On 29.01.2018 23:12, Carl-Daniel Hailfinger wrote:
On 27.01.2018 15:49, Nico Huber wrote:
On 26.01.2018 23:43, Stefan Tauner wrote:
On Fri, 26 Jan 2018 18:51:46 +0100
Nico Huber <nico.h(a)gmx.de> wrote:
I've just noticed that most of flashrom is licensed under GPLv2 + any
later version, while about a third of the code base is GPLv2 only.
I wonder if that is intentional, or if any of the license headers was
just copy pasted and spread too much?
using GPLv2 code in a GPLv2+ project is perfectly fine:
But given that people ask from time to time about libflashrom
GPLv2 might not be the only license involved.
Not sure about the "spread factor" but
there are certainly *some* parts
that are GPLv2 so there is not much incentive to look further IMHO...
completely unify the licensing, no. But flashrom is rather
flexible concerning what is build into the binary. So we could still
strive to make it GPLv2+ in its core or something.
Also, I am wondering if I should encourage contributors that add new
files to make it GPLv2+ or not.
The decision to have parts of flashrom licensed unter GPLv2-only was a
response to some external people wanting to add GPLv3+ code to the code
base (or create a GPLv3/GPLv3+ fork for purely political reasons) many
years ago. That would have made flashrom unusable for GPLv2-only
projects, which would have been a bad thing for coreboot.
Back then, I had asked RMS for advice on how to prevent a hostile GPLv3+
takeover of a GPLv2+ codebase, and he told me that this was impossible
for GPLv2+ code. Due to that, we kept parts of flashrom licensed under
GPLv2-only. Back then, there was no GPLv3+ licensed project which would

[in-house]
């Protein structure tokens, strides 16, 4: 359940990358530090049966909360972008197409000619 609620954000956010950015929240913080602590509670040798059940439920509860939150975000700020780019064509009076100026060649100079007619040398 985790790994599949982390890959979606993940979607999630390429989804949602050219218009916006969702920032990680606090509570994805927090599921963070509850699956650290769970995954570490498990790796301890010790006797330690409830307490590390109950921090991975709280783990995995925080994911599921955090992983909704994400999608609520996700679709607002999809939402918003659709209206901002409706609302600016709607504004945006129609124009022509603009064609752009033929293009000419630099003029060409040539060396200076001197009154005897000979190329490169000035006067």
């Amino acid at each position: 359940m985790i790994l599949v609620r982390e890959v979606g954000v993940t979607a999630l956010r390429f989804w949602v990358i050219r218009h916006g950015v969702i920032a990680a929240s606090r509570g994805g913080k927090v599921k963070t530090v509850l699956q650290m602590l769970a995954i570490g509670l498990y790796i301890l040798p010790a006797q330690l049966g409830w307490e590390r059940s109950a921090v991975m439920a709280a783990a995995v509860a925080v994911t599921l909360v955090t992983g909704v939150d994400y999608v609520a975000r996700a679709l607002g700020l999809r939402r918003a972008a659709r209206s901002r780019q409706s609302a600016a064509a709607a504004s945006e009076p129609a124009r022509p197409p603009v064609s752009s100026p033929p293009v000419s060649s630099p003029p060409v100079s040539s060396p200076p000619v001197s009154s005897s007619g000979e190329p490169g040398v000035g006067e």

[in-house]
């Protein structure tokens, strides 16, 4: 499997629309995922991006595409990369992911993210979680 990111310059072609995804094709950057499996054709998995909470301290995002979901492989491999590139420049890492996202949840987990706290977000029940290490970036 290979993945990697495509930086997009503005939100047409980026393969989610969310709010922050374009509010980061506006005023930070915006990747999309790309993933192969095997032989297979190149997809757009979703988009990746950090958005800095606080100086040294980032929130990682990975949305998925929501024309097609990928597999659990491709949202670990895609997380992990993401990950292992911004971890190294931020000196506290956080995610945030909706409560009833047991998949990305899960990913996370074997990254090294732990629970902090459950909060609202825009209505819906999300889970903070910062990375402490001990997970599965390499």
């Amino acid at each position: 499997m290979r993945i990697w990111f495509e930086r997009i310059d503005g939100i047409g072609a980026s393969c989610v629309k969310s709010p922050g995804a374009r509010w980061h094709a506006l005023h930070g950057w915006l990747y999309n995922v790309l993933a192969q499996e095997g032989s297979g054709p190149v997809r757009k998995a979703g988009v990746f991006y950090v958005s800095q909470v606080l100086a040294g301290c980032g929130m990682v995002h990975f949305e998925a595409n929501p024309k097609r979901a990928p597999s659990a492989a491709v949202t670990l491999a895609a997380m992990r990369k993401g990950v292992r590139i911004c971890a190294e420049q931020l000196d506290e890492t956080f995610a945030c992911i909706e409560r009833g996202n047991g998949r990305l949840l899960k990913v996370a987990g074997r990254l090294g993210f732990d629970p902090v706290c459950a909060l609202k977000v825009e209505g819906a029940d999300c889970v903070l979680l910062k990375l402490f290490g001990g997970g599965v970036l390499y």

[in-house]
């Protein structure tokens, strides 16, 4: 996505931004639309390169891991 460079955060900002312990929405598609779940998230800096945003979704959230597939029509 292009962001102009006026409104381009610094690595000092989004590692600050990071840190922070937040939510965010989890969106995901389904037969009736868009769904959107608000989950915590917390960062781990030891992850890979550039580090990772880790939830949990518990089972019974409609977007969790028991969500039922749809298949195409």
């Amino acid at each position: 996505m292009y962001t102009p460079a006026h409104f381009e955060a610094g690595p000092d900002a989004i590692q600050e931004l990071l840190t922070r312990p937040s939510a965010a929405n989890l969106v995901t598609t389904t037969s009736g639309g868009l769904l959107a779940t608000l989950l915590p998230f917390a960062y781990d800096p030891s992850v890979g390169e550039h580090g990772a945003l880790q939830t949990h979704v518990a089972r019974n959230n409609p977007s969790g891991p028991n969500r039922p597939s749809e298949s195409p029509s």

have qualified as potential user of flashrom code, so there weren't any
downsides to that licensing decision.
Thanks for the elaboration. It's good to know that it was intentional.
The wave of "let's GPLv3 all the things"
seems to mostly have subsided now.
The decision of the preferred license for new files is hard. I think
both GPLv2 and GPLv2+ are reasonable at first glance, but I feel
uncomforable deciding this without reassessing the situation in detail.
Well, when I discovered the current situation, my first thought was, omg
what license is fwupd under. Because Richard Hughes intends to use lib-
flashrom there. Fortunately, it's (L)GPLv2+. Second thought, what we do
at secunet with coreboot updates in the payload would be impossible with
GRUB and flashrom.
As Stefan said, with some parts of flashrom being GPLv2-only there is
not much incentive to look further...
I don't see it that final. Code can be relicensed, or rewritten if we'd
decide that some parts or all flashrom should have a different license.
It depends much on how seriously we take libflashrom, IMHO. GPLv2+ might
make a lot more use cases possible.